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    Study Reminders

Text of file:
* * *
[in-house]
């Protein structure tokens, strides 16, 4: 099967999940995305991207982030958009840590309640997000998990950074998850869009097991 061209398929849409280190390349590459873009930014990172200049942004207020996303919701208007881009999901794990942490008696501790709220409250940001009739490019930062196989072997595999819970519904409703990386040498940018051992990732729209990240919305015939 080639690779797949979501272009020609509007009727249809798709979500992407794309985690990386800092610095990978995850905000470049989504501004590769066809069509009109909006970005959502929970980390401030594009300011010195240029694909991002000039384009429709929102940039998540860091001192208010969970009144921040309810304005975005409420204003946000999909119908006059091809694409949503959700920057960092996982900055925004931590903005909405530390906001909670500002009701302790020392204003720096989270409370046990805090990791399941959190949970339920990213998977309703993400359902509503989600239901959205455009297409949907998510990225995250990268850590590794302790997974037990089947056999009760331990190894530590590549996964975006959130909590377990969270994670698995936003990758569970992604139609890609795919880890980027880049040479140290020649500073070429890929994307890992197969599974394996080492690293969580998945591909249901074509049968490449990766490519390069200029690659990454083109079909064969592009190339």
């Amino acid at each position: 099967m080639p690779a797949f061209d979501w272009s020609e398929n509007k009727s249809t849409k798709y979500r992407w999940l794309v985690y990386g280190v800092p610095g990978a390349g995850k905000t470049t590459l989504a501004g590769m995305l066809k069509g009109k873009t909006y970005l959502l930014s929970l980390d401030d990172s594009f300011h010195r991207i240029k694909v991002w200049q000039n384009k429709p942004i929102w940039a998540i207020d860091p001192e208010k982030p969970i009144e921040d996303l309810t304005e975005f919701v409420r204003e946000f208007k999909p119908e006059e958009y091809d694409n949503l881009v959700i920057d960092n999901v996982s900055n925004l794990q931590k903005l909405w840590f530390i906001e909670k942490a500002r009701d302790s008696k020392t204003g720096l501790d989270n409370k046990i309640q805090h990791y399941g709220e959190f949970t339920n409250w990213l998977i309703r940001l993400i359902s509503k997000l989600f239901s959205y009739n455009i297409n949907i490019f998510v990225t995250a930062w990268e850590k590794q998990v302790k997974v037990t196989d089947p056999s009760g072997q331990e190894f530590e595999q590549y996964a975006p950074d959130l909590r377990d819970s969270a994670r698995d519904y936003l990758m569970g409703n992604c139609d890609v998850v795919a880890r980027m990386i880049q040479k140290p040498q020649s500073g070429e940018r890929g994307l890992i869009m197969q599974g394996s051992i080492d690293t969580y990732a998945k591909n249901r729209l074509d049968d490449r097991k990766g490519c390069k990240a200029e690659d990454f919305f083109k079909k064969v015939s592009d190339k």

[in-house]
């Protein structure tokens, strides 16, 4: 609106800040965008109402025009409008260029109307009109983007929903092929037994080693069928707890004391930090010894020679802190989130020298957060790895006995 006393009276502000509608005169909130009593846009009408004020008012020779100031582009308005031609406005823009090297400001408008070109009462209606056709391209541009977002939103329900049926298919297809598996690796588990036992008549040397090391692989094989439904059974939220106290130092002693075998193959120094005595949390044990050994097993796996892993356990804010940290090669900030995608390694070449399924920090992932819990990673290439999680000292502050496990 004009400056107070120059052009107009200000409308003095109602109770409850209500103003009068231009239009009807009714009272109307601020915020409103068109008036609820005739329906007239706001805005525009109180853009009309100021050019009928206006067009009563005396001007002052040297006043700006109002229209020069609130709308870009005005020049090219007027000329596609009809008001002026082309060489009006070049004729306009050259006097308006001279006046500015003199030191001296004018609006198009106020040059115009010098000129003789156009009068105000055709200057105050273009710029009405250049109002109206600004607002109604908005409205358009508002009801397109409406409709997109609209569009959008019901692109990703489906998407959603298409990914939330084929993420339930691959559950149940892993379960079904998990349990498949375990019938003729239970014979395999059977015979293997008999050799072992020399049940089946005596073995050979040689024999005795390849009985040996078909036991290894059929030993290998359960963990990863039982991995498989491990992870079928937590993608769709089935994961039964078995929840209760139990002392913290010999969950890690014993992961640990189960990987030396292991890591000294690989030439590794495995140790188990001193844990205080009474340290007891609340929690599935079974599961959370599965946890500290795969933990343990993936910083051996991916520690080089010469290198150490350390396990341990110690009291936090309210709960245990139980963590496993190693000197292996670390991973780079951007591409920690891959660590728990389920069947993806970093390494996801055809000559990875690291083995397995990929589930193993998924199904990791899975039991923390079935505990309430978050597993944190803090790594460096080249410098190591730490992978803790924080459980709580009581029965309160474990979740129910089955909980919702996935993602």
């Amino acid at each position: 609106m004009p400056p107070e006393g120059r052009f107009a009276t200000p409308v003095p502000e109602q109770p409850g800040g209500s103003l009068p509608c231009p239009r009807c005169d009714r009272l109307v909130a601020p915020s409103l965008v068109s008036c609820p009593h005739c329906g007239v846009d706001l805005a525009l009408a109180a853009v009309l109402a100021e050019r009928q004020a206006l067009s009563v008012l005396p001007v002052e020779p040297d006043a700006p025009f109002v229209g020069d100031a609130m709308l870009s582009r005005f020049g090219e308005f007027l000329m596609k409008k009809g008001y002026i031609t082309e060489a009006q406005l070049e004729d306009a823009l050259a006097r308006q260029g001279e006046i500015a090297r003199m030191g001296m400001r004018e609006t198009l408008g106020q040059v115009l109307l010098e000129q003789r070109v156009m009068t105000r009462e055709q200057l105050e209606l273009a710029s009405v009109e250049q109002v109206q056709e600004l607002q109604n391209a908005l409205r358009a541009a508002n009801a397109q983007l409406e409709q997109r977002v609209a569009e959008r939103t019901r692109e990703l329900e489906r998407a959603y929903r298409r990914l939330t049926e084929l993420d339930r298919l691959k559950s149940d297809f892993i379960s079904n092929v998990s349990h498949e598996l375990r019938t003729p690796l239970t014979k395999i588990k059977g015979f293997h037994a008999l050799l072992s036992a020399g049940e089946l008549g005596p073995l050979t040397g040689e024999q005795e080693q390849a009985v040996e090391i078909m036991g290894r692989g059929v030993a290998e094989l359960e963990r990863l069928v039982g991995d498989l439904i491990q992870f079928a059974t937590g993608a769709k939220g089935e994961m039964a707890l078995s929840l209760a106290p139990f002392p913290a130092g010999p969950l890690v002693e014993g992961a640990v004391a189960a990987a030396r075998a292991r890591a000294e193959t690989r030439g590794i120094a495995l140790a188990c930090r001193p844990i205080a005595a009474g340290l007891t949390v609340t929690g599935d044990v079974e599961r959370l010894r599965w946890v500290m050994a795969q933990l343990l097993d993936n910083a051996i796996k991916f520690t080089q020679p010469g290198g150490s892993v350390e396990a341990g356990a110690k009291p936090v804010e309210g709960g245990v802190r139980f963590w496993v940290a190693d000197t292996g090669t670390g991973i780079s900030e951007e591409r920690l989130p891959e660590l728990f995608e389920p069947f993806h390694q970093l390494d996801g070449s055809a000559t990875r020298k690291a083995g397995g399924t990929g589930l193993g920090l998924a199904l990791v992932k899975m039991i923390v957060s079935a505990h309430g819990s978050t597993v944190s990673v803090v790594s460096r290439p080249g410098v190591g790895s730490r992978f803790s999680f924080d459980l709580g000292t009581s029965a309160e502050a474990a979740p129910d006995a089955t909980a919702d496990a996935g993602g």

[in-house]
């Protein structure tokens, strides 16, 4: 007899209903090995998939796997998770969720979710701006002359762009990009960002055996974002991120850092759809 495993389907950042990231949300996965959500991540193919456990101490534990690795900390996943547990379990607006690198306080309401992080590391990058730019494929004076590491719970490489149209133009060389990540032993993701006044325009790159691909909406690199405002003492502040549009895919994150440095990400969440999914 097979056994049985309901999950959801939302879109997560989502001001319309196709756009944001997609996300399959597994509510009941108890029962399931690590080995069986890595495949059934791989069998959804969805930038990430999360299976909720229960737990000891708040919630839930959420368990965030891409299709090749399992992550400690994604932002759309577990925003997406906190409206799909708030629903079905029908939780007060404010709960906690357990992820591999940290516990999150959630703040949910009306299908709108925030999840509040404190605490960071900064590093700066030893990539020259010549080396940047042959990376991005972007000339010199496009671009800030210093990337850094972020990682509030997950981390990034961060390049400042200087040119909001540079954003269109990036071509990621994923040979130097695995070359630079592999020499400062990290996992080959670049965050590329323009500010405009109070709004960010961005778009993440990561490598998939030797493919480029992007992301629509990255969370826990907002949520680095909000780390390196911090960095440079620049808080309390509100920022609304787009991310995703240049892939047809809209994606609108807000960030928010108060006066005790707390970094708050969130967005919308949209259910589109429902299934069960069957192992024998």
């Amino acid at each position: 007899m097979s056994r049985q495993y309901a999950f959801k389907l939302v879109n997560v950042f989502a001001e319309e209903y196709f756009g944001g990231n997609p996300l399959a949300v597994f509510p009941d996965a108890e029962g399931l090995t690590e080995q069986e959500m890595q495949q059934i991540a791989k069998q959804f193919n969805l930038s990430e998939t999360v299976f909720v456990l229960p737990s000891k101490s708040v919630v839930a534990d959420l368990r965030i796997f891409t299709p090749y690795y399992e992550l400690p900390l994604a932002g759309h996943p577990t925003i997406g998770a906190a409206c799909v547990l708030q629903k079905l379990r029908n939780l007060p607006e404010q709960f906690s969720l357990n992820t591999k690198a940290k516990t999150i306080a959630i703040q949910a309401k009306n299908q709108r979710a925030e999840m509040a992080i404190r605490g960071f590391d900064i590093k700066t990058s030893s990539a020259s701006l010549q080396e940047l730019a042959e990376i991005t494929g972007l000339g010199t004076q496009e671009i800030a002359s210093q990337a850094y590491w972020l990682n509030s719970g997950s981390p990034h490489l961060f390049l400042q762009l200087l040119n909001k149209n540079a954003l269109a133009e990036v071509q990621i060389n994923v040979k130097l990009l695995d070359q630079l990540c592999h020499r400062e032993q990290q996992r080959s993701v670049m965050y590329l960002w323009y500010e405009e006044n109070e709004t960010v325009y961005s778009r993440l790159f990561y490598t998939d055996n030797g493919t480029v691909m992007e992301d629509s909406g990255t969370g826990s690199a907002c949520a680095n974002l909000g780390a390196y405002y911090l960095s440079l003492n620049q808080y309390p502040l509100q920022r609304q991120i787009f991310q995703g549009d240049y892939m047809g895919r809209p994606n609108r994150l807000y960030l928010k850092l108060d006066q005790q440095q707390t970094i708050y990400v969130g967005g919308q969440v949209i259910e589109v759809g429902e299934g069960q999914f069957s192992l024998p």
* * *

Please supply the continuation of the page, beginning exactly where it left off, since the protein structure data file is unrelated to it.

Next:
The development of graphic forms starts with exploring a wide range of styles, colours, textures, imagery, and other graphic devices and refining them through development stages until you are left with those that best reinforce the concept and message. The development process starts with thumbnails and works through rough layouts and comprehensives (Comps) to the final solution. If you find yourself designing something brilliant, but it doesn’t communicate what it should to the right audience, then all that brilliance is wasted. All design works are intended to communicate to a specific audience, and the design must support that function. Once you have a lot of ideas, take one you think is good and start exploring it. Try expressing the same idea with different visuals, from different points of view, with different taglines and emotional tones. Make the image the focal point of one variation and the headline the focal point of another. [Modal] If you are still developing an understanding of your personal design strengths and weaknesses, allow extra time for each stage and track your time for each stage. The following is an outline of the three stages in the draft design process: Thumbnails are small, simple hand-drawn sketches, with minimal information. These are intended for the designer’s use and, like concept maps, are visuals created for comparison. These are not meant to be shown to clients. These are used to determine exactly how all of the elements will fit together, to provide enough information to make preliminary evaluation possible, and to suggest new directions and approaches. The rough uses simple, clean lines and basic colour palettes and includes all of the visual elements in proper relationship to each other and the page. Comps are created for presenting the final project to the client for evaluation and approval. The comp must provide enough information to make evaluation of your concept possible and to allow final evaluation and proofing of all content. The comp is as close as possible to the final form and is usually digital. Placeholders can be used, if photographs or illustrations are not yet available. QUESTION THREE: Arrange the stages of the draft design process, in the correct order (first to last): Thumbnails Roughs Comps